James O’Hara has spent £120,000 converting a disused public toilet in Sheffield into a popular cocktail bar.
But after a more than seven-fold increase in business rates, he says he “might as well hand back the keys”.
It’s stories like Mr O’Hara’s that elevated the subject of business rates to take centre stage at the CBI conference on Monday.
Boris Johnson pledged to review the system and Jeremy Corbyn announced plans to reform business rates, which have been blamed for helping create the challenging High Street environment that has led to store closures across the country. The Liberal Democrats have said they would scrap business rates entirely.
‘Lack of consistency’
Mr O’Hara says his bar, Public, was “literally a toilet” when he rented it two years ago. It is now a 24-seater cocktail bar with a turnover of about £300,000 a year.
But that transformation has not escaped the attention of the government’s Valuation Office Agency (VOA), which sets the value on which business rates are based.
Mr O’Hara’s investment has increased the so-called rateable value of the bar from £3,250 a year to £23,750. That’s the rent that the VOA thinks Public should be paying.
As a small business, the bar has to pay 49.1% of that rateable value in business rates.
Last year, the bar paid £560 in rates, so Mr O’Hara was shocked to open this year’s bill for £7,760.
The businessman, who runs a number of bars in Sheffield, says there is a “complete lack of consistency” in the way that rates are set.
Just got next years business rates through for @P_U_B_L_I_C_ from @SheffCouncil. Wait for it…— O'Hara (@JAMESOHARA) 15 November 2019
A 730% increase on last years.
He says Public, a cosy underground cocktail bar, now has the same rateable value as another one of his other premises, the Great Gatsby, a much larger pub over four floors, which banks around £1.2m a year.
Mr O’Hara says he will appeal against the new rates, and he expects to win. But in the meantime, he could face a court summons if he refuses to pay the higher bill.
He says the difference is “make or break money” for a small business.
That will sound familiar to Rowena Howie – who runs Revival Retro – a boutique in London.
Her neighbours shut up shop the same day that an increase in rates was announced in 2017.
Ms Howie hopes she won’t have to do the same with her store, but she says that her £55,000 rates valuation makes it “exceptionally hard” to survive as a bricks and mortar retailer.
For her, headline election pledges are of no interest unless the politicians make good on them.
“I’m sick and tired of empty promises,” she says.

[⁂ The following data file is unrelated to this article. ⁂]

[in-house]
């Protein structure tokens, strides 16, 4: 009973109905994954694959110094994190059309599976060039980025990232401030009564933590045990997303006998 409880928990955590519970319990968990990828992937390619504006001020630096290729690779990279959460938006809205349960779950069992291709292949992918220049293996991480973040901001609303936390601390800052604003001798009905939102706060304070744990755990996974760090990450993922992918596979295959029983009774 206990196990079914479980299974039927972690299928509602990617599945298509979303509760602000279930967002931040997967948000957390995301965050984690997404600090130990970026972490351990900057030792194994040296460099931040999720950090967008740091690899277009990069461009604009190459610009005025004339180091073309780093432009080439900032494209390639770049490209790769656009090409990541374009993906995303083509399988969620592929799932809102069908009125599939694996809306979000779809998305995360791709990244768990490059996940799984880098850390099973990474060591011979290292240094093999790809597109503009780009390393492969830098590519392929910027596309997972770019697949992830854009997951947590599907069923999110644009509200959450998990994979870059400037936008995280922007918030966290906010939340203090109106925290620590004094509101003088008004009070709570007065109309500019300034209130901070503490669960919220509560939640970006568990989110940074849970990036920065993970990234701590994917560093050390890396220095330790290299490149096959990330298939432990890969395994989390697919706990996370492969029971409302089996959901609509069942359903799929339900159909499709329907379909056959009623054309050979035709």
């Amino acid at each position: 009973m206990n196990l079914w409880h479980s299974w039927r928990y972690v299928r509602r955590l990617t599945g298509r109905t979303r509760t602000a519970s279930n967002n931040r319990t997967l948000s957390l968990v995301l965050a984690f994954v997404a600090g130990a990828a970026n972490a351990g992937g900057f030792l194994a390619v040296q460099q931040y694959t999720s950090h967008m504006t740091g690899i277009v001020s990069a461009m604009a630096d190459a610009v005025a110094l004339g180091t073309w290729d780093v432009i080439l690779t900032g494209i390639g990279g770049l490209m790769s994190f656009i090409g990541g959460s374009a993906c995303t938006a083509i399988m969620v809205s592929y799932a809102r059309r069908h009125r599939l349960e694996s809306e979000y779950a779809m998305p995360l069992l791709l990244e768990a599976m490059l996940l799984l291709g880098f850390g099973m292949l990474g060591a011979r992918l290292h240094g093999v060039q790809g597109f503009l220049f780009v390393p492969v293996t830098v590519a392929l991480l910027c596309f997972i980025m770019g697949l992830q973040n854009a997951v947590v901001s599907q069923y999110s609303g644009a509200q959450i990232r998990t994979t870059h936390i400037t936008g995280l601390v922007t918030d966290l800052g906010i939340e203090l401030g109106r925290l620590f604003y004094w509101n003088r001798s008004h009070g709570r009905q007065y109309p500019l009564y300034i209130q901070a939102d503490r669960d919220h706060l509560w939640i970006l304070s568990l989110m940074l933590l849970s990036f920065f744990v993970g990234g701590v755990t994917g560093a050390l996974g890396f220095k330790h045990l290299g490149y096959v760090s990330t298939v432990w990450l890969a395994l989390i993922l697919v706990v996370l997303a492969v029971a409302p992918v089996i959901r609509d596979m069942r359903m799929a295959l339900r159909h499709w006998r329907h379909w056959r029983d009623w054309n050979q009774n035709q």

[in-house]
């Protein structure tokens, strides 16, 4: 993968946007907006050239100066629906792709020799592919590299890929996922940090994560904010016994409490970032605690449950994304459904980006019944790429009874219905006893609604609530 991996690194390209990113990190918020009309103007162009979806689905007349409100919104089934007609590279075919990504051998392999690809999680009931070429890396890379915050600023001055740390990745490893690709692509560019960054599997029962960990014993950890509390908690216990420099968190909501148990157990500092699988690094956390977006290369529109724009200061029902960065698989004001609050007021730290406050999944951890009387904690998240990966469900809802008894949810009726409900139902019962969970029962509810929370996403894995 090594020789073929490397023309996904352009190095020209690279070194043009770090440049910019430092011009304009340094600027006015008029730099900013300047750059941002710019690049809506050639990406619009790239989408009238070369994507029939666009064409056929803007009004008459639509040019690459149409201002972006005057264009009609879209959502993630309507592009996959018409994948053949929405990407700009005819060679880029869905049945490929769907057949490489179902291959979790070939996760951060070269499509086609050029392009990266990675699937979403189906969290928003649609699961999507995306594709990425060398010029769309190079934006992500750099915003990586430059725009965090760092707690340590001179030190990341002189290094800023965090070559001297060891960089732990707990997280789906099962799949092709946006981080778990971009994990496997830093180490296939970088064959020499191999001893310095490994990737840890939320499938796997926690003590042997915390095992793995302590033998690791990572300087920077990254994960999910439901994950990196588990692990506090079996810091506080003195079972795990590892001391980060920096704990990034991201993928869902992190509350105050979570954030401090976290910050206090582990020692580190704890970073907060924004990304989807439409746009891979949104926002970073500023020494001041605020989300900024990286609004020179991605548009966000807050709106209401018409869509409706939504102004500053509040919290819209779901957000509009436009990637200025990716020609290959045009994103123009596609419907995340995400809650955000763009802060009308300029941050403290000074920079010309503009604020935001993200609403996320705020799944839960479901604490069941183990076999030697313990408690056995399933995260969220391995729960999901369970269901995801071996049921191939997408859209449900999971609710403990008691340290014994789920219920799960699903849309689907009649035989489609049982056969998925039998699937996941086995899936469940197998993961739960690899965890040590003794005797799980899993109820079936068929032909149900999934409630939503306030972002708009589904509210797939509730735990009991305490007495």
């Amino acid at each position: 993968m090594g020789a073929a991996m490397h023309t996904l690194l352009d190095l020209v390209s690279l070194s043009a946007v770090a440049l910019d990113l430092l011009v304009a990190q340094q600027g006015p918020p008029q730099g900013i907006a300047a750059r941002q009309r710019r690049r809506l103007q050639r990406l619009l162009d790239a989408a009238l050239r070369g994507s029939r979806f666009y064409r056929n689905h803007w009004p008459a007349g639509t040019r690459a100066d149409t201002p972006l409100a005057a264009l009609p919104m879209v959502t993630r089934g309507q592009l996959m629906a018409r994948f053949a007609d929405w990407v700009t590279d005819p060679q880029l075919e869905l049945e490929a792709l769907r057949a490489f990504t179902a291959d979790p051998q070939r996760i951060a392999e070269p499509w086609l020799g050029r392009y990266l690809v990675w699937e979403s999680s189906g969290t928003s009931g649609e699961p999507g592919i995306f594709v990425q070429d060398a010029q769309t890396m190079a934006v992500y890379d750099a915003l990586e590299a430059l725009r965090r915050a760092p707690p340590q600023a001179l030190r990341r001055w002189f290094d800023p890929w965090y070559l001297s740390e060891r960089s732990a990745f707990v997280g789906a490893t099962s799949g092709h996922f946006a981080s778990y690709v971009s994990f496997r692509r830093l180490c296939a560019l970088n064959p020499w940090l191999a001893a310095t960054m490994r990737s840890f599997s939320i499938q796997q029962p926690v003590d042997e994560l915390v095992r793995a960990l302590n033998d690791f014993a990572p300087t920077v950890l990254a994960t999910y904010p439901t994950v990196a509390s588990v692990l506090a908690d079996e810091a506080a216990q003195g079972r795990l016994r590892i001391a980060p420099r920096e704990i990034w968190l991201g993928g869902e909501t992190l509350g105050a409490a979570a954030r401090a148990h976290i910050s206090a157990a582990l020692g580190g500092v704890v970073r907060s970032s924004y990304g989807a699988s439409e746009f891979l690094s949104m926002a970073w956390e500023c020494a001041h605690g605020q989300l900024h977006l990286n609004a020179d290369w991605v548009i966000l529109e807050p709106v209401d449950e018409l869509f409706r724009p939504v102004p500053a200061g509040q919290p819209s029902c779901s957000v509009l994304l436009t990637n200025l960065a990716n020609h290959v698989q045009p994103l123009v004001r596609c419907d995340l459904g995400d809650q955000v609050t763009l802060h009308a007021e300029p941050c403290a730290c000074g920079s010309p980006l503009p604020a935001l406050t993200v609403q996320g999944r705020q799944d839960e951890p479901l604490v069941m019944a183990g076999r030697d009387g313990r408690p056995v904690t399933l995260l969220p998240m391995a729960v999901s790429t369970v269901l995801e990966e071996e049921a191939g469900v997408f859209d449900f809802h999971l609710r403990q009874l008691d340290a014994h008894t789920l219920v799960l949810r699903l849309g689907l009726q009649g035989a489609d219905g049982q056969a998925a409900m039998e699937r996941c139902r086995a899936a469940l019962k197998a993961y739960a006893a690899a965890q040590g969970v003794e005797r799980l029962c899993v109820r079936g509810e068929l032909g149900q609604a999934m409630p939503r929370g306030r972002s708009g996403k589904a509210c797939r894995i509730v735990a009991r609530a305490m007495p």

She says small businesses are the lifeblood of the economy and she warns that it is getting harder to survive on the High Street.
Sean Hughes, who runs The Boot in St Albans, knows the impact of business rate increases all too well.
He comes from a family of publicans who have turned the city centre pub around since they took it on in 2004.
But the extra money the pub now brings in has pushed up the rateable value, which is currently £103,000, well above the £70,000 they pay in rent for the 600-year-old property.
That puts the business rates bill at about £53,000, a more than three-fold increase on the £17,000 he paid in 2017 when rates were recalculated.
And Mr Hughes complains that he doesn’t get much for his money.
He says there are fewer police in St Albans after the local police station was closed, and he pays £9,000 a year to have his bins collected.
‘It’s not easy’
Not only that, but his dad now has to spend more hours behind the bar because, since the rates increase, they cannot afford to replace their bar manager who left.
“It does make you question whether it’s worth it,” says Mr Hughes, who works 70 hours a week and has a hand in managing three pubs in St Albans.
He does it because he enjoys working in a social environment and wants to be a part of the local community.
But Mr Hughes says some days he feels more like a tax collector, responsible for paying VAT, national insurance, pension contributions and, now, higher business rates, as well as calculating income tax for employees.
“We’re paying all of this for not very much at the end of the year,” he says.
That has forced the pub to increase the price of a pint by 50p and Mr Hughes says the price will go up again.
But it is not just The Boot that is suffering.
Mr Hughes says that 15% of pubs in St Albans have closed in the past three years alone – and he knows of another eight of the remaining 49 that are at risk of closure.
And those kinds of statistics have attracted the attention of party leaders, who have made business rates a focus of their campaigns ahead of the forthcoming general election.
Speaking at the CBI conference on Monday, Boris Johnson promised a “big review” of business rates and pledged to cut them further, especially for smaller businesses.
Meanwhile, Jeremy Corbyn said Labour would also reform rates “because we know the damage they’re currently doing to our High Streets and communities”.
Jo Swinson pitched her party, the Liberal Democrats, as the “natural party of business”, because of its opposition to Brexit.
She also promised that a Lib Dem government would focus on small businesses, and replace business rates with a levy on commercial landlords.
Business owners like Ms Howie will hope these are more than just empty promises.